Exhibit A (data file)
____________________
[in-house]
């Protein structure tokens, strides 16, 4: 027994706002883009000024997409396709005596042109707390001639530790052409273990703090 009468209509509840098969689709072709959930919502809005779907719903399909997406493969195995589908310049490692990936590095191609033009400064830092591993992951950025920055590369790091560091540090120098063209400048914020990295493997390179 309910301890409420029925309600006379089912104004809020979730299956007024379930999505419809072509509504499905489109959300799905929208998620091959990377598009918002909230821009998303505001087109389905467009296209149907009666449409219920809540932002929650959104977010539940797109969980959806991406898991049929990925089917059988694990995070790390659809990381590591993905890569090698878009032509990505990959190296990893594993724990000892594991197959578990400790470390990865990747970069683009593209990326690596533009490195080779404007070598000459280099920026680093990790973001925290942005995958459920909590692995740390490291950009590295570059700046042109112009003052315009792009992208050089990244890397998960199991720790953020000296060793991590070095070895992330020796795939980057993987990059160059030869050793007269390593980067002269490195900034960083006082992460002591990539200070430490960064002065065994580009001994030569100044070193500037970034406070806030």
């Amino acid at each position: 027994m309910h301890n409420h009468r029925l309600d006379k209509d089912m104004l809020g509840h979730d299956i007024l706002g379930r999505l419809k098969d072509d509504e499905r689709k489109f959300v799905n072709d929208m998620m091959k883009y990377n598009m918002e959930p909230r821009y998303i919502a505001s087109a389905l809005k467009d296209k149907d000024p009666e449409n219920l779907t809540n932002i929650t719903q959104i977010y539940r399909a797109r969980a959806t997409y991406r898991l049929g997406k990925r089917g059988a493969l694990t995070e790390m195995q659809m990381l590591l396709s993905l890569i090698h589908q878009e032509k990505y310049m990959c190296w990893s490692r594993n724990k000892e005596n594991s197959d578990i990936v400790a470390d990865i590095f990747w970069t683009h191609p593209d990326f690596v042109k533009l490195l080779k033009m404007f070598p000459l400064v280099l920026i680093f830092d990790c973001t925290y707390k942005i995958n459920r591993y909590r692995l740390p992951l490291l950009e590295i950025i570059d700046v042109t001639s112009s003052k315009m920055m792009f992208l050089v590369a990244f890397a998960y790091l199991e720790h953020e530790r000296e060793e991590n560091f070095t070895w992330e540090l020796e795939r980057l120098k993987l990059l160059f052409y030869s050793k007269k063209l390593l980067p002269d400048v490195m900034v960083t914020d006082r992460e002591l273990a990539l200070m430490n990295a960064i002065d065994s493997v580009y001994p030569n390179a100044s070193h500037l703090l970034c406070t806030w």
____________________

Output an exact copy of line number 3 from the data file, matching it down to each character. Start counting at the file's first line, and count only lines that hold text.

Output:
């Amino acid at each position: 027994m309910h301890n409420h009468r029925l309600d006379k209509d089912m104004l809020g509840h979730d299956i007024l706002g379930r999505l419809k098969d072509d509504e499905r689709k489109f959300v799905n072709d929208m998620m091959k883009y990377n598009m918002e959930p909230r821009y998303i919502a505001s087109a389905l809005k467009d296209k149907d000024p009666e449409n219920l779907t809540n932002i929650t719903q959104i977010y539940r399909a797109r969980a959806t997409y991406r898991l049929g997406k990925r089917g059988a493969l694990t995070e790390m195995q659809m990381l590591l396709s993905l890569i090698h589908q878009e032509k990505y310049m990959c190296w990893s490692r594993n724990k000892e005596n594991s197959d578990i990936v400790a470390d990865i590095f990747w970069t683009h191609p593209d990326f690596v042109k533009l490195l080779k033009m404007f070598p000459l400064v280099l920026i680093f830092d990790c973001t925290y707390k942005i995958n459920r591993y909590r692995l740390p992951l490291l950009e590295i950025i570059d700046v042109t001639s112009s003052k315009m920055m792009f992208l050089v590369a990244f890397a998960y790091l199991e720790h953020e530790r000296e060793e991590n560091f070095t070895w992330e540090l020796e795939r980057l120098k993987l990059l160059f052409y030869s050793k007269k063209l390593l980067p002269d400048v490195m900034v960083t914020d006082r992460e002591l273990a990539l200070m430490n990295a960064i002065d065994s493997v580009y001994p030569n390179a100044s070193h500037l703090l970034c406070t806030w």